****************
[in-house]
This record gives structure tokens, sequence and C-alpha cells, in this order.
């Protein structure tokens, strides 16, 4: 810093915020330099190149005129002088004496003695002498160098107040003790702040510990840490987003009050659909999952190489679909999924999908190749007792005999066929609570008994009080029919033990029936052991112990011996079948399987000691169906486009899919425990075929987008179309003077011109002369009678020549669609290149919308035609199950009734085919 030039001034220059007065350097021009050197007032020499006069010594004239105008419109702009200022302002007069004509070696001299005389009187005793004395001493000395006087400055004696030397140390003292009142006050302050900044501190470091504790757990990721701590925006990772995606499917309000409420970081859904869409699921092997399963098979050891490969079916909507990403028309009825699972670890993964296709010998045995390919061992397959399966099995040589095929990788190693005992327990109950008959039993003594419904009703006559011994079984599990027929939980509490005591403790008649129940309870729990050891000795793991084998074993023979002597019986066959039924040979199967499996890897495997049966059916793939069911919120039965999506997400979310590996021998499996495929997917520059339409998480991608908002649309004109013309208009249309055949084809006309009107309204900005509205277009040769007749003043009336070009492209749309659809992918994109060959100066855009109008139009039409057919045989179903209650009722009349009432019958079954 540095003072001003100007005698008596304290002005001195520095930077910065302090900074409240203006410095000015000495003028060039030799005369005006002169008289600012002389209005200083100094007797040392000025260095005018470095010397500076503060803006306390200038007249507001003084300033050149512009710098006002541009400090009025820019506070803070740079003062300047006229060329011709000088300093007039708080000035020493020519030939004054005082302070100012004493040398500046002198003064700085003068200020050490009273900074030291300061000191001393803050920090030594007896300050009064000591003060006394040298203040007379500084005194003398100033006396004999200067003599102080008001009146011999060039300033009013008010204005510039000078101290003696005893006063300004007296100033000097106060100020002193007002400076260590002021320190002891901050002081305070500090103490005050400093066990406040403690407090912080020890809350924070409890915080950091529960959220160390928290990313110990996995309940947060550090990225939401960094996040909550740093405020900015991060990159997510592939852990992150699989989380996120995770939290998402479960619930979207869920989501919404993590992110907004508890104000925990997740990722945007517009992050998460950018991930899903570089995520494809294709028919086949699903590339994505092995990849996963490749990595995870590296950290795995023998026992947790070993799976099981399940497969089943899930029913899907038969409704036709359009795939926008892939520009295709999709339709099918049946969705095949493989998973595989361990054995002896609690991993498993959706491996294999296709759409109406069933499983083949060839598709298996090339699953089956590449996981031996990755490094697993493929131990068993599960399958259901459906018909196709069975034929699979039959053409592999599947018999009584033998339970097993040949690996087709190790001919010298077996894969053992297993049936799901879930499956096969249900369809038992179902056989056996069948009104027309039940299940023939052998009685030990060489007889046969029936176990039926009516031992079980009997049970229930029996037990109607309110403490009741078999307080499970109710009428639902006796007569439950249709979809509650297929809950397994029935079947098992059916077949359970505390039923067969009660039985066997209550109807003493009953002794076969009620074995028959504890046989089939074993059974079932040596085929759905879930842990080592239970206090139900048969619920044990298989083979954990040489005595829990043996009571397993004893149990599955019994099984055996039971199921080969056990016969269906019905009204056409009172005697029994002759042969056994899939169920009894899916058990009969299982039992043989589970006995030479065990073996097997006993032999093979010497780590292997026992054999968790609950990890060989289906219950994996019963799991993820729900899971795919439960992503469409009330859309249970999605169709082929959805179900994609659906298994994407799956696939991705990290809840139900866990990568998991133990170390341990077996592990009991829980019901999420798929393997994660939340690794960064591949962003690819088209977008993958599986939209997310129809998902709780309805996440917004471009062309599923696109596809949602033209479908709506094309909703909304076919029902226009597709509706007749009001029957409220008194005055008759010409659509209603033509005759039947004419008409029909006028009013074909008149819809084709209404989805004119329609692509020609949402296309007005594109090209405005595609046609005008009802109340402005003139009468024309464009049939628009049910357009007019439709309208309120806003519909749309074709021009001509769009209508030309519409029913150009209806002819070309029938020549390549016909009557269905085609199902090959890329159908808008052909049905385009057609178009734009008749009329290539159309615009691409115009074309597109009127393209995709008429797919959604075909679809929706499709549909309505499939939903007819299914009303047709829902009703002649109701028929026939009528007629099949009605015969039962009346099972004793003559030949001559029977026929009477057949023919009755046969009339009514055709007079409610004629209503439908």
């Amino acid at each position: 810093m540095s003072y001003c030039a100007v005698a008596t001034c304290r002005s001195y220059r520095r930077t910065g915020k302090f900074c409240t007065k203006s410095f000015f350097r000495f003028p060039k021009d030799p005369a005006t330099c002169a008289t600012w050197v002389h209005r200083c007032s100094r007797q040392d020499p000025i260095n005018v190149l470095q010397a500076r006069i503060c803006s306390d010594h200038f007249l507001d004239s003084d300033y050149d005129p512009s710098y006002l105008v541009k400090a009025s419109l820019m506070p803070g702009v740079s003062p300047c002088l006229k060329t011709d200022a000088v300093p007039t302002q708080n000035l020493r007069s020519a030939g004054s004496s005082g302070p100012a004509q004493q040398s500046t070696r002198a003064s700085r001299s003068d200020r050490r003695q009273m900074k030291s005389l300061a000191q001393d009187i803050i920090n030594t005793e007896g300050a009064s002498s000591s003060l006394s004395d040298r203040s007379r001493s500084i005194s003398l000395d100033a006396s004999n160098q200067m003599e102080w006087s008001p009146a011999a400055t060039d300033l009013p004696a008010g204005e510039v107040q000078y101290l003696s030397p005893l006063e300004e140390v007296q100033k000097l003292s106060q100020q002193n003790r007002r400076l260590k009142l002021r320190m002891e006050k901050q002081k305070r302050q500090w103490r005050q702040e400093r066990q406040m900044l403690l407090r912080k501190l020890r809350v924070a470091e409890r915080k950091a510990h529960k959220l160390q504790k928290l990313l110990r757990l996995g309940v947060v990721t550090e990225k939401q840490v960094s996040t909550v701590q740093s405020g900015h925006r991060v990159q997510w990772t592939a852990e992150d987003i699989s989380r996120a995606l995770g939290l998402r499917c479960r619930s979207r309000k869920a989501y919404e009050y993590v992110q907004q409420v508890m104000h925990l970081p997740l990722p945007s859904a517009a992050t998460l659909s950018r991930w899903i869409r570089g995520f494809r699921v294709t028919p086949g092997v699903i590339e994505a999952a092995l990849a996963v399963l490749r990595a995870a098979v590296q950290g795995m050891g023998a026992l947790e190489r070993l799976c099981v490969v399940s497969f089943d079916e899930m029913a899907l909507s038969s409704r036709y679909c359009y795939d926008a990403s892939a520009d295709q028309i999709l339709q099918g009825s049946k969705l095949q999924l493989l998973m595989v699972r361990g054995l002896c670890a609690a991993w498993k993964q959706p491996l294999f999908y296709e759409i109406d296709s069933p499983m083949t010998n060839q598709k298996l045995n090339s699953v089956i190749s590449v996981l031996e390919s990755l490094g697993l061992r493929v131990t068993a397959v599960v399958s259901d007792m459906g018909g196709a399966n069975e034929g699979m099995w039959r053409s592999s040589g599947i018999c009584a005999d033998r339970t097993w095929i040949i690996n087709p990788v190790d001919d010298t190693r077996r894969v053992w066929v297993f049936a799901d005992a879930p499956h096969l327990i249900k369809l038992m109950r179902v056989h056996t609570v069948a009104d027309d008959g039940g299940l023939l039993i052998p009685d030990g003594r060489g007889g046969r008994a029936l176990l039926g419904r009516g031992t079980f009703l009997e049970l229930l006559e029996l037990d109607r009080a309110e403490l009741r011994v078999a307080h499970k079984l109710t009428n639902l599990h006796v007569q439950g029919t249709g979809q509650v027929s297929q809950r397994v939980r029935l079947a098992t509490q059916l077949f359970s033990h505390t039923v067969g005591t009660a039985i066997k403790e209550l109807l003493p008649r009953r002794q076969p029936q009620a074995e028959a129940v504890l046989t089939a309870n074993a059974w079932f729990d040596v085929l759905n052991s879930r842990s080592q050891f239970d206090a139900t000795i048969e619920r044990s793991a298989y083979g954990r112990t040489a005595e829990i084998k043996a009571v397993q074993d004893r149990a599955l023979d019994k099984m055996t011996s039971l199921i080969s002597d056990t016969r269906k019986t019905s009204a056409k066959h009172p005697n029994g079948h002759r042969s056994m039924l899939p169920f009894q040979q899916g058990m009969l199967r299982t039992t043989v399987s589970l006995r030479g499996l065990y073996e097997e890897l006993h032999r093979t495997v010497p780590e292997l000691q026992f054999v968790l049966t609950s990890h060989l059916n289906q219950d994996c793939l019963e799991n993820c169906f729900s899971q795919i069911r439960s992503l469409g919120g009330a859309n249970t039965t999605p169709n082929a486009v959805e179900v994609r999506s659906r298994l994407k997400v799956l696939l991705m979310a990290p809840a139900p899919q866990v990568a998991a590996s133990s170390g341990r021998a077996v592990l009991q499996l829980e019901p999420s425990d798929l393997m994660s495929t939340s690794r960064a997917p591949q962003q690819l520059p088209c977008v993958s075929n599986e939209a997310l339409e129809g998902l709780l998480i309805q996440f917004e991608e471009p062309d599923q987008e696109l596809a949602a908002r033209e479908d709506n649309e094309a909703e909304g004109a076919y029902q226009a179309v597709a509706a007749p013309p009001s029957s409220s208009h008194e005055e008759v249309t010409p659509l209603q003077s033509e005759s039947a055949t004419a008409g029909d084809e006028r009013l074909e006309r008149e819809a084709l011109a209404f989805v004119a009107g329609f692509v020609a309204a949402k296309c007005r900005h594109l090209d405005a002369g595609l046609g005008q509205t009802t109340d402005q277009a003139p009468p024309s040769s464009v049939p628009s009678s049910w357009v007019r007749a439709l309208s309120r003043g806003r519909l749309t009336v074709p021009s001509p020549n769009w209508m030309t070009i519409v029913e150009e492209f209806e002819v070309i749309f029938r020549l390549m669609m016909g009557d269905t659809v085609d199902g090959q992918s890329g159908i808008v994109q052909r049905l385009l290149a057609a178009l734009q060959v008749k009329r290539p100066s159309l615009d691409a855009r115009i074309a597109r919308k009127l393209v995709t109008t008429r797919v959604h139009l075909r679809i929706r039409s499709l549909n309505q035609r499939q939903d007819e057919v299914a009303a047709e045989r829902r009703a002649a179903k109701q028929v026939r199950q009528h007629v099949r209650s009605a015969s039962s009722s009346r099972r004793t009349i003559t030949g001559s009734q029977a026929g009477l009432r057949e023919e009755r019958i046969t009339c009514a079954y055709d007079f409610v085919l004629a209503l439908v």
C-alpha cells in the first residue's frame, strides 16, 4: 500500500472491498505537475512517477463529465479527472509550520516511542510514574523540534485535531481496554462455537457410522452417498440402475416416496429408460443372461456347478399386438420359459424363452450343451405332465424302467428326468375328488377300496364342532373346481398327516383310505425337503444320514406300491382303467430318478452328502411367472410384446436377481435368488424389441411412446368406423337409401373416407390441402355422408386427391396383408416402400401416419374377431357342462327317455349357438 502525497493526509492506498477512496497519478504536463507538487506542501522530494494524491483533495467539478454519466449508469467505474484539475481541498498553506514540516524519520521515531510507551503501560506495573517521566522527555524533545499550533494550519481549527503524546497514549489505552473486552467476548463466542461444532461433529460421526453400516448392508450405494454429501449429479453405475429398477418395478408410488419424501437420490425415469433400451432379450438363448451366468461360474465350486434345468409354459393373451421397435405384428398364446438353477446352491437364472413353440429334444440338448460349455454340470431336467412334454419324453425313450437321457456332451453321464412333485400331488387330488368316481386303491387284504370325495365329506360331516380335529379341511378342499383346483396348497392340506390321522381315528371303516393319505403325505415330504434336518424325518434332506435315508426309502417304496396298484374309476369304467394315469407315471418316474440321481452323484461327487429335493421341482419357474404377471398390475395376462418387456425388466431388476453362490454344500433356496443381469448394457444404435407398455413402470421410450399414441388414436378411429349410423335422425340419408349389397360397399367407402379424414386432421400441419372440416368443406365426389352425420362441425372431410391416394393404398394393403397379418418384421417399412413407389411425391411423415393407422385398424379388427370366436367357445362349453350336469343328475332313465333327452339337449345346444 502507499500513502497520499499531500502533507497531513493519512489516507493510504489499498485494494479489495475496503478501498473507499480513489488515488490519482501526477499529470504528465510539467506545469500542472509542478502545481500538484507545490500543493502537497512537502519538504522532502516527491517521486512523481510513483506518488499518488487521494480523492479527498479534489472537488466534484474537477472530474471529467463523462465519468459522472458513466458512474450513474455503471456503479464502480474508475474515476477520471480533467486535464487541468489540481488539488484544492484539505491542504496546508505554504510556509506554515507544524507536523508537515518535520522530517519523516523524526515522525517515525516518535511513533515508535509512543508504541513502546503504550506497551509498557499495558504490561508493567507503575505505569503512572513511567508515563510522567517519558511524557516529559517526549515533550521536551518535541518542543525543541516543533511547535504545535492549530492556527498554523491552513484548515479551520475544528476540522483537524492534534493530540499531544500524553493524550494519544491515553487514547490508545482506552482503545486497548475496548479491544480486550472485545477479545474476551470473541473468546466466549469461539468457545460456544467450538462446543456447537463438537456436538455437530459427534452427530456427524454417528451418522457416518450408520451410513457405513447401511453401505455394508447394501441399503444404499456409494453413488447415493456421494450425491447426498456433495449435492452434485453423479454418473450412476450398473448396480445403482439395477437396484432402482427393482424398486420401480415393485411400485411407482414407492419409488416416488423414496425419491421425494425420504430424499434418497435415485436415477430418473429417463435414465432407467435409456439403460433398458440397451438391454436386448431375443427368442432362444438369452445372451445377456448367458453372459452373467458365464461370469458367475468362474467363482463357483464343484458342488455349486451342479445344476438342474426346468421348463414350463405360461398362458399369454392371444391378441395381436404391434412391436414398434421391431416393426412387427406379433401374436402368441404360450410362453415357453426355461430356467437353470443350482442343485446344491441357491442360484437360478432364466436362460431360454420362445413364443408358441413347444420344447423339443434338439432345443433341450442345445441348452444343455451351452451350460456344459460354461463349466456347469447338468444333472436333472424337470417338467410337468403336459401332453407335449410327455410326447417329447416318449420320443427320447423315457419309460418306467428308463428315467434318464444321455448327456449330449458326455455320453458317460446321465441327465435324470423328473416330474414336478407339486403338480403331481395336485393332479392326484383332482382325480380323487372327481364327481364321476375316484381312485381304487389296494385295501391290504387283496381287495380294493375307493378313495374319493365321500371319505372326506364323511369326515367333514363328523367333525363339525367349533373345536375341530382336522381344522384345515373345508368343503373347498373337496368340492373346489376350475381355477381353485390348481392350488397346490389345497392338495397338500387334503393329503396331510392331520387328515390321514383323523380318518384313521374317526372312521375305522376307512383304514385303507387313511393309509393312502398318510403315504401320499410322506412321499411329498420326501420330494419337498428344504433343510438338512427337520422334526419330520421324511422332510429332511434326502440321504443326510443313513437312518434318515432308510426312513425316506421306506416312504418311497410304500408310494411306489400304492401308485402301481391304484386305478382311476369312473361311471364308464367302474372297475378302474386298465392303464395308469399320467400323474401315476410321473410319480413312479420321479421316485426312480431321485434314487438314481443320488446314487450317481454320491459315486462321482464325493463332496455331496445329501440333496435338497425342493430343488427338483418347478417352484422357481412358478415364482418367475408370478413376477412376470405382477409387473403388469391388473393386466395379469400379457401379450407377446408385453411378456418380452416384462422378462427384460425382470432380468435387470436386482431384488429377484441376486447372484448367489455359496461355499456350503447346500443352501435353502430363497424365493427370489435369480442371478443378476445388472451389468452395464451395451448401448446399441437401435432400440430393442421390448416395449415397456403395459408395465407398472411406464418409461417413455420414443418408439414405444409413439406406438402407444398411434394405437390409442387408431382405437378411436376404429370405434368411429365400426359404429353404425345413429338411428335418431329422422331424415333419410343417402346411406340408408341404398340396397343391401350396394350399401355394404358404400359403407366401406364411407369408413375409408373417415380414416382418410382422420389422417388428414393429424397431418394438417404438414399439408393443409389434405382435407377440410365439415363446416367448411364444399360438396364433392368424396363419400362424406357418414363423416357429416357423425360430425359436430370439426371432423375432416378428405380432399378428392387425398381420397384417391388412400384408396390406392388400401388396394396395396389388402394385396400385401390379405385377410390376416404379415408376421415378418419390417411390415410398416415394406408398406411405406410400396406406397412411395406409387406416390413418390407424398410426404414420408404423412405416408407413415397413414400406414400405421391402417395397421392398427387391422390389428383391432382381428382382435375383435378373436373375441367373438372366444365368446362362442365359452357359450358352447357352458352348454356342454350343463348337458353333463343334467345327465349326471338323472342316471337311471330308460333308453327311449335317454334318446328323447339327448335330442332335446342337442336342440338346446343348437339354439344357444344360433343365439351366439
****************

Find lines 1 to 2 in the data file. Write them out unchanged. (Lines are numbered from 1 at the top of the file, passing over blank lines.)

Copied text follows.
[in-house]
This record gives structure tokens, sequence and C-alpha cells, in this order.